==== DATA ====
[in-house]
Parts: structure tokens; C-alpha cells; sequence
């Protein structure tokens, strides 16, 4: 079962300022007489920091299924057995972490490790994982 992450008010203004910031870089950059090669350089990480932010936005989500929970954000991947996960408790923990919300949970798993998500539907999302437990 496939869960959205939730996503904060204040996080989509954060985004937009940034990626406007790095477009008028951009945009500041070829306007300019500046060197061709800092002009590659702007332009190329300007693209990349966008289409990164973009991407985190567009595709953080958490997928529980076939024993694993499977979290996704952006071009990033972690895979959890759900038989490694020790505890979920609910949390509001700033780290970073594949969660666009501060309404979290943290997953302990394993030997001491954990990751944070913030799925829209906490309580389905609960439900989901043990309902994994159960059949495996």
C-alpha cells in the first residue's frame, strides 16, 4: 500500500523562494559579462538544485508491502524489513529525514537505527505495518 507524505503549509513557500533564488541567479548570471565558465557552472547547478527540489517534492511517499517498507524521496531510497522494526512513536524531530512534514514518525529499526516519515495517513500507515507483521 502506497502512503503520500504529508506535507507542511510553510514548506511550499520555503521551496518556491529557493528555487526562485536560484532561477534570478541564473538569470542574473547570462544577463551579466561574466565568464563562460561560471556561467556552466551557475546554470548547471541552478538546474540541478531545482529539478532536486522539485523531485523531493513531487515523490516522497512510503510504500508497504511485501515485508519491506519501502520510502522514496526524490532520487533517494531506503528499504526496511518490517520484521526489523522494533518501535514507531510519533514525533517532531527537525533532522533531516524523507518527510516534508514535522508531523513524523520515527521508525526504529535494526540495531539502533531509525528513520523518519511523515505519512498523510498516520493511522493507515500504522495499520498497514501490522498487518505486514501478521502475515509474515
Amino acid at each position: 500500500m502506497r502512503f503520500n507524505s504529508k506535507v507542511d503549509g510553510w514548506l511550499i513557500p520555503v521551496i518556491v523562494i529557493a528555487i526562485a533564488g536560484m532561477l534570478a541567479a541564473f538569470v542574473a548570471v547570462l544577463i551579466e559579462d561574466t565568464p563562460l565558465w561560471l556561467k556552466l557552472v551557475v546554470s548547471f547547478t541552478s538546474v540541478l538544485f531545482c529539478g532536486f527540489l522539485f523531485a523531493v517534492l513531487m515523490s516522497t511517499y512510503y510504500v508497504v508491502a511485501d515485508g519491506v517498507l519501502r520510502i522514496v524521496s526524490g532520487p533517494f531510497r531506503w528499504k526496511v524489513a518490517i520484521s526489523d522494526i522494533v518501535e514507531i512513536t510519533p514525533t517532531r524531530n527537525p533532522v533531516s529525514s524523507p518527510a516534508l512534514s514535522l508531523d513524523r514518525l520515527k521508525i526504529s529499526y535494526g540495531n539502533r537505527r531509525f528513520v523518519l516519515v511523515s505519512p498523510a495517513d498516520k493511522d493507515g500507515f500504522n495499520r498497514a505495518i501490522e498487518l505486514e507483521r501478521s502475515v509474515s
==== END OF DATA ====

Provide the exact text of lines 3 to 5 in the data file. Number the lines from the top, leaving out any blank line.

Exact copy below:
């Protein structure tokens, strides 16, 4: 079962300022007489920091299924057995972490490790994982 992450008010203004910031870089950059090669350089990480932010936005989500929970954000991947996960408790923990919300949970798993998500539907999302437990 496939869960959205939730996503904060204040996080989509954060985004937009940034990626406007790095477009008028951009945009500041070829306007300019500046060197061709800092002009590659702007332009190329300007693209990349966008289409990164973009991407985190567009595709953080958490997928529980076939024993694993499977979290996704952006071009990033972690895979959890759900038989490694020790505890979920609910949390509001700033780290970073594949969660666009501060309404979290943290997953302990394993030997001491954990990751944070913030799925829209906490309580389905609960439900989901043990309902994994159960059949495996």
C-alpha cells in the first residue's frame, strides 16, 4: 500500500523562494559579462538544485508491502524489513529525514537505527505495518 507524505503549509513557500533564488541567479548570471565558465557552472547547478527540489517534492511517499517498507524521496531510497522494526512513536524531530512534514514518525529499526516519515495517513500507515507483521 502506497502512503503520500504529508506535507507542511510553510514548506511550499520555503521551496518556491529557493528555487526562485536560484532561477534570478541564473538569470542574473547570462544577463551579466561574466565568464563562460561560471556561467556552466551557475546554470548547471541552478538546474540541478531545482529539478532536486522539485523531485523531493513531487515523490516522497512510503510504500508497504511485501515485508519491506519501502520510502522514496526524490532520487533517494531506503528499504526496511518490517520484521526489523522494533518501535514507531510519533514525533517532531527537525533532522533531516524523507518527510516534508514535522508531523513524523520515527521508525526504529535494526540495531539502533531509525528513520523518519511523515505519512498523510498516520493511522493507515500504522495499520498497514501490522498487518505486514501478521502475515509474515
Amino acid at each position: 500500500m502506497r502512503f503520500n507524505s504529508k506535507v507542511d503549509g510553510w514548506l511550499i513557500p520555503v521551496i518556491v523562494i529557493a528555487i526562485a533564488g536560484m532561477l534570478a541567479a541564473f538569470v542574473a548570471v547570462l544577463i551579466e559579462d561574466t565568464p563562460l565558465w561560471l556561467k556552466l557552472v551557475v546554470s548547471f547547478t541552478s538546474v540541478l538544485f531545482c529539478g532536486f527540489l522539485f523531485a523531493v517534492l513531487m515523490s516522497t511517499y512510503y510504500v508497504v508491502a511485501d515485508g519491506v517498507l519501502r520510502i522514496v524521496s526524490g532520487p533517494f531510497r531506503w528499504k526496511v524489513a518490517i520484521s526489523d522494526i522494533v518501535e514507531i512513536t510519533p514525533t517532531r524531530n527537525p533532522v533531516s529525514s524523507p518527510a516534508l512534514s514535522l508531523d513524523r514518525l520515527k521508525i526504529s529499526y535494526g540495531n539502533r537505527r531509525f528513520v523518519l516519515v511523515s505519512p498523510a495517513d498516520k493511522d493507515g500507515f500504522n495499520r498497514a505495518i501490522e498487518l505486514e507483521r501478521s502475515v509474515s